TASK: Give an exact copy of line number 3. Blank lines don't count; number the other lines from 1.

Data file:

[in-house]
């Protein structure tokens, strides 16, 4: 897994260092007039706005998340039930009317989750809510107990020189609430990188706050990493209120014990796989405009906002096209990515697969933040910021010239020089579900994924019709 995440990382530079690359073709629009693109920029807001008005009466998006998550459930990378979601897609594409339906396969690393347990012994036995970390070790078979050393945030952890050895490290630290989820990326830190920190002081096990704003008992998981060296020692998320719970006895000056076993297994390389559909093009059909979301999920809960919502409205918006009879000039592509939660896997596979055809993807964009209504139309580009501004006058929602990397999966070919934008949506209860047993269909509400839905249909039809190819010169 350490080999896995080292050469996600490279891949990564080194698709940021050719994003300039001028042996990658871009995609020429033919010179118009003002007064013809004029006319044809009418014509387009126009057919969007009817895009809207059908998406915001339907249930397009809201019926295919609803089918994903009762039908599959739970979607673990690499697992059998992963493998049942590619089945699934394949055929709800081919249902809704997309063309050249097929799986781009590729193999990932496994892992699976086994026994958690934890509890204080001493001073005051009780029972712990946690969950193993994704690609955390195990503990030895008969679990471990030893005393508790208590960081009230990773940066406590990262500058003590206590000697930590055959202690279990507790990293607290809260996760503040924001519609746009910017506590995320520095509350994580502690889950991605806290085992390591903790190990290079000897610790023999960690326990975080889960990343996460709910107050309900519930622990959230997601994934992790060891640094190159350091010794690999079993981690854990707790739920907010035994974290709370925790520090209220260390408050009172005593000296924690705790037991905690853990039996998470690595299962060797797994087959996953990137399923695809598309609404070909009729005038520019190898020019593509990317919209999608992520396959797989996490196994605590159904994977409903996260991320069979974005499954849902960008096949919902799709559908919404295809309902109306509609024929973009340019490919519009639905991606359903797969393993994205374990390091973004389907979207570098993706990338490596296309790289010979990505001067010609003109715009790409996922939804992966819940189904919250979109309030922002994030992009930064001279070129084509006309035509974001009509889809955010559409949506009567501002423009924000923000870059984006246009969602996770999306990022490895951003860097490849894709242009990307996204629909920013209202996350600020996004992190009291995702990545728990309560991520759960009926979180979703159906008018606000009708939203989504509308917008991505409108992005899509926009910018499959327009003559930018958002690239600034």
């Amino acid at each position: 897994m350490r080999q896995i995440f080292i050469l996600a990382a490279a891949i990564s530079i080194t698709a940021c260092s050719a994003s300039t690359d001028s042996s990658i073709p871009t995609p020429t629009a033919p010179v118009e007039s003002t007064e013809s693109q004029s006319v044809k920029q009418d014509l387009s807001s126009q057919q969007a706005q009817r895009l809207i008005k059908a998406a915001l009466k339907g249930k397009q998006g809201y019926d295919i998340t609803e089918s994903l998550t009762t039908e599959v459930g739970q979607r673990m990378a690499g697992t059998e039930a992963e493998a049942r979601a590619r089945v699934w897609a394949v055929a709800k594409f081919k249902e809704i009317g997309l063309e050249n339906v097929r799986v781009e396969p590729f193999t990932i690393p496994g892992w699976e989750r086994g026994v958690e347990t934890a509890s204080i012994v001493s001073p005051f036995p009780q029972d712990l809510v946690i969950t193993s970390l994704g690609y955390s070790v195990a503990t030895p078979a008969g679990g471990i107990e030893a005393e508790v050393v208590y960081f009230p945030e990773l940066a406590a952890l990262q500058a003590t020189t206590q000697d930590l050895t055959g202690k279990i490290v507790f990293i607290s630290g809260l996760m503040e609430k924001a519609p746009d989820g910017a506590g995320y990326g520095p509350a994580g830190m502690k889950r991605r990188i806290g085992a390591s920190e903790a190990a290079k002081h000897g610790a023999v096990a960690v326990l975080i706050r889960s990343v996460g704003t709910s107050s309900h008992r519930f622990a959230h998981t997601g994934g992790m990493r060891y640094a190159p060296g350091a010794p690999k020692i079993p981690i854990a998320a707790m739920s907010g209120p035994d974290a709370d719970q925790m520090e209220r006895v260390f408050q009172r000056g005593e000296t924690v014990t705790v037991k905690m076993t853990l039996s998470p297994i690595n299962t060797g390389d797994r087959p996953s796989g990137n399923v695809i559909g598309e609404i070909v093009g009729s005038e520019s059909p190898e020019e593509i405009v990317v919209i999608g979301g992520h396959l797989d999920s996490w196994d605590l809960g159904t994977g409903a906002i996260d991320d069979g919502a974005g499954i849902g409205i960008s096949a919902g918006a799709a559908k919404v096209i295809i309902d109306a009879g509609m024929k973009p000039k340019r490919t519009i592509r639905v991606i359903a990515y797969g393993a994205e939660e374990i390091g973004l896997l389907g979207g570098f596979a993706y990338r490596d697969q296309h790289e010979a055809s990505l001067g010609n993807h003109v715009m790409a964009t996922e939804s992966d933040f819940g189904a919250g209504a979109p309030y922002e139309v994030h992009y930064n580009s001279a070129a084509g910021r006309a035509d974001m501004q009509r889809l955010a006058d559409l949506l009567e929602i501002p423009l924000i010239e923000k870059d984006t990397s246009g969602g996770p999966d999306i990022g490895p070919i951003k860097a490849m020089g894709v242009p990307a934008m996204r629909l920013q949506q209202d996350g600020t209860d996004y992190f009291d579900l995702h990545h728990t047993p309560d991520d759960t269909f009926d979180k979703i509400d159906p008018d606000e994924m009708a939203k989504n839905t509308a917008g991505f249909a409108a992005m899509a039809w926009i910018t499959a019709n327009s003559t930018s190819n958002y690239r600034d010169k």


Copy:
């Amino acid at each position: 897994m350490r080999q896995i995440f080292i050469l996600a990382a490279a891949i990564s530079i080194t698709a940021c260092s050719a994003s300039t690359d001028s042996s990658i073709p871009t995609p020429t629009a033919p010179v118009e007039s003002t007064e013809s693109q004029s006319v044809k920029q009418d014509l387009s807001s126009q057919q969007a706005q009817r895009l809207i008005k059908a998406a915001l009466k339907g249930k397009q998006g809201y019926d295919i998340t609803e089918s994903l998550t009762t039908e599959v459930g739970q979607r673990m990378a690499g697992t059998e039930a992963e493998a049942r979601a590619r089945v699934w897609a394949v055929a709800k594409f081919k249902e809704i009317g997309l063309e050249n339906v097929r799986v781009e396969p590729f193999t990932i690393p496994g892992w699976e989750r086994g026994v958690e347990t934890a509890s204080i012994v001493s001073p005051f036995p009780q029972d712990l809510v946690i969950t193993s970390l994704g690609y955390s070790v195990a503990t030895p078979a008969g679990g471990i107990e030893a005393e508790v050393v208590y960081f009230p945030e990773l940066a406590a952890l990262q500058a003590t020189t206590q000697d930590l050895t055959g202690k279990i490290v507790f990293i607290s630290g809260l996760m503040e609430k924001a519609p746009d989820g910017a506590g995320y990326g520095p509350a994580g830190m502690k889950r991605r990188i806290g085992a390591s920190e903790a190990a290079k002081h000897g610790a023999v096990a960690v326990l975080i706050r889960s990343v996460g704003t709910s107050s309900h008992r519930f622990a959230h998981t997601g994934g992790m990493r060891y640094a190159p060296g350091a010794p690999k020692i079993p981690i854990a998320a707790m739920s907010g209120p035994d974290a709370d719970q925790m520090e209220r006895v260390f408050q009172r000056g005593e000296t924690v014990t705790v037991k905690m076993t853990l039996s998470p297994i690595n299962t060797g390389d797994r087959p996953s796989g990137n399923v695809i559909g598309e609404i070909v093009g009729s005038e520019s059909p190898e020019e593509i405009v990317v919209i999608g979301g992520h396959l797989d999920s996490w196994d605590l809960g159904t994977g409903a906002i996260d991320d069979g919502a974005g499954i849902g409205i960008s096949a919902g918006a799709a559908k919404v096209i295809i309902d109306a009879g509609m024929k973009p000039k340019r490919t519009i592509r639905v991606i359903a990515y797969g393993a994205e939660e374990i390091g973004l896997l389907g979207g570098f596979a993706y990338r490596d697969q296309h790289e010979a055809s990505l001067g010609n993807h003109v715009m790409a964009t996922e939804s992966d933040f819940g189904a919250g209504a979109p309030y922002e139309v994030h992009y930064n580009s001279a070129a084509g910021r006309a035509d974001m501004q009509r889809l955010a006058d559409l949506l009567e929602i501002p423009l924000i010239e923000k870059d984006t990397s246009g969602g996770p999966d999306i990022g490895p070919i951003k860097a490849m020089g894709v242009p990307a934008m996204r629909l920013q949506q209202d996350g600020t209860d996004y992190f009291d579900l995702h990545h728990t047993p309560d991520d759960t269909f009926d979180k979703i509400d159906p008018d606000e994924m009708a939203k989504n839905t509308a917008g991505f249909a409108a992005m899509a039809w926009i910018t499959a019709n327009s003559t930018s190819n958002y690239r600034d010169k």